This is a great movie, and I encourage everyone to go see it in theaters. It's another excellent production by Sherwood Pictures, the producers of Facing the Giants and Flywheel.
The official Fireproof website. And the advertised site for helping you with your marriage.
And I didn't really think of this providing spoilers, but I guess it does. So be warned. Spoilers ahead. :-)
Pardon me for extensively quoting another, but I really cannot say it any better than she:
The classic Hollywood ending: Bride and groom kiss, minister pronounces them husband and wife, credits roll. The End implies "and they lived happily ever after."
That's the way it used to be.
In many of today's movies, such an ending might simply imply the end. As in "the end of the adventure."
And so we've had a rash of romantic comedies where the lovers ride off into the sunset, unmarried, happy and sexually satisfied. At least for now. Though their future together is murky, the implication is that the adventures will continue.
The old way left us wondering what happened once the marriage was underway; the new doesn't even bother to say, "I do." Fireproof (which appears in theaters on September 26) promises to break both molds — the happily ever after cliché as well as the notion that once the wedding is over, so is the fun. In a departure from the chick flick formula, Fireproof shows that after the wedding comes the real work of making a marriage strong enough to succeed.
Fireproof tells a gripping tale about fire captain Caleb Holt (Kirk Cameron) in a life-saving job who is hero to everyone but his wife, Catherine (Erin Bethea). On the job, he lives the fireman's motto — never leave your partner behind.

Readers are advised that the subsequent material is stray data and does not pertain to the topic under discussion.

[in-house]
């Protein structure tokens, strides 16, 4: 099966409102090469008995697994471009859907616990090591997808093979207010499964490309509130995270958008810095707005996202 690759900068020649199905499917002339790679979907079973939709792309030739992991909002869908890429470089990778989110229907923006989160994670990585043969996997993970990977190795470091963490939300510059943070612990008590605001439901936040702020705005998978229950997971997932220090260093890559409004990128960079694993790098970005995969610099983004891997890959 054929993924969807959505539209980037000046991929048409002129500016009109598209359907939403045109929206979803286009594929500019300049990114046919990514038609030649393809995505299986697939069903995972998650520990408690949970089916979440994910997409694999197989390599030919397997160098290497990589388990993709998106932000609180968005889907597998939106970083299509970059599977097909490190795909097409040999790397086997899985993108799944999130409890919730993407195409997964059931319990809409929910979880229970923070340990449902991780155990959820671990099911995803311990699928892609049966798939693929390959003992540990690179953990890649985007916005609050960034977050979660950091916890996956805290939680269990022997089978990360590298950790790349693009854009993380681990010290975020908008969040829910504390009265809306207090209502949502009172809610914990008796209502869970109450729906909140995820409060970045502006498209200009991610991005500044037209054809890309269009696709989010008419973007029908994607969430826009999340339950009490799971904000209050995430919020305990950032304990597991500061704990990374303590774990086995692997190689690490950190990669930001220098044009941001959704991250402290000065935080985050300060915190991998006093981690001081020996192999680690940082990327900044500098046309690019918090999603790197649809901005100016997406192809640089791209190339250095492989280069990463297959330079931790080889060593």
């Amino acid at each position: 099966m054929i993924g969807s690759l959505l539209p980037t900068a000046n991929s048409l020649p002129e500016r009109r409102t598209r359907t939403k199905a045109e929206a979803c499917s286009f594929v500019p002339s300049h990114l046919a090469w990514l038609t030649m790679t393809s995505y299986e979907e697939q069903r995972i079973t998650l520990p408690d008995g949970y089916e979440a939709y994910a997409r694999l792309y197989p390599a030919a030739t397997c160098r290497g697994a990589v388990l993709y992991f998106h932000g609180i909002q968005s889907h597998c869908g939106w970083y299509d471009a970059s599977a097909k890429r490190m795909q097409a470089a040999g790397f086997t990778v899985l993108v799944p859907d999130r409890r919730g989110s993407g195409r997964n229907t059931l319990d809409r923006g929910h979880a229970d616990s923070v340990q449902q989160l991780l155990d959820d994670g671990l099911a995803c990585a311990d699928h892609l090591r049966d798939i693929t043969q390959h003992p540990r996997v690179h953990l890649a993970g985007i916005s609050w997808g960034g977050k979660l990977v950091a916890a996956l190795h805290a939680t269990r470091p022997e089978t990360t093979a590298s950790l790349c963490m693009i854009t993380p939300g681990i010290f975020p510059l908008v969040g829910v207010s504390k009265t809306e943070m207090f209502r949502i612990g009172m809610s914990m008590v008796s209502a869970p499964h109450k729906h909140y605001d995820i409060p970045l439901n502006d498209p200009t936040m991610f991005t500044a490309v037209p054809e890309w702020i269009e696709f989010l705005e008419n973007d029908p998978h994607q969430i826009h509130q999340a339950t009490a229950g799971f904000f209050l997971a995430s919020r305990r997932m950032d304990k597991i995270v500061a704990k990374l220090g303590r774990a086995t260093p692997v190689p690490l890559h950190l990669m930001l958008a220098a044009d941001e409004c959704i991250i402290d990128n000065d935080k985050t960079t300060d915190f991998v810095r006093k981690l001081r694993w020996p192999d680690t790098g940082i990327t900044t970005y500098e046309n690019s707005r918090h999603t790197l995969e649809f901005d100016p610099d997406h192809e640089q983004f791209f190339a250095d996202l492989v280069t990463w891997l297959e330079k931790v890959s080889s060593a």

At home, it's a different story. Catherine, feeling the neglect of his distraction — fueled primarily by his online porn habit and desire to save enough overtime pay to buy a big, fast boat — wants a divorce. She's done, both emotionally and practically — she's in the beginning stages of having an affair with a handsome young doctor at the hospital where she works. Though letting his marriage fail would be a blow to his pride, Caleb's not sure it's worth fighting for.
Enter his parents. Especially his dad. This is where things veer from what you'd expect from the movies. Rather than agreeing with Caleb that the marriage is beyond redemption, he reveals that some years ago his own marriage to Caleb's mom had nearly collapsed. Speaking from painful experience, he challenges Caleb not to proceed with the divorce for just 40 days and promises to send him something in the mail. When it arrives, the "love dare" begins.
When asked if the Christian message would alienate non-Christians from the movie and it's message, the star Kirk Cameron replied:
The movie's for anyone, whether you have faith in God or not. This is a movie about love, trust, hope, healing. Plus, it's just a great movie. You're going to laugh and cry. It's a very masculine movie, with the firefighters, but it's also a chick flick. And the main character is not some religious guy.
I think that's a pretty fair assessment. (For the rest of the interview with Kirk go here.) The movie is definitely realistic and does not have that artificial Hollywood feel to it, while still being well done - which is definitely refreshing. There really isn't a "heart-string" that isn't played by this movie, and played well. And it's definitely not a cut and dry and predictable. I look forward to owning it when it releases on DVD and seeing what else Sherwood Pictures produces!
2 out of 5 stars.
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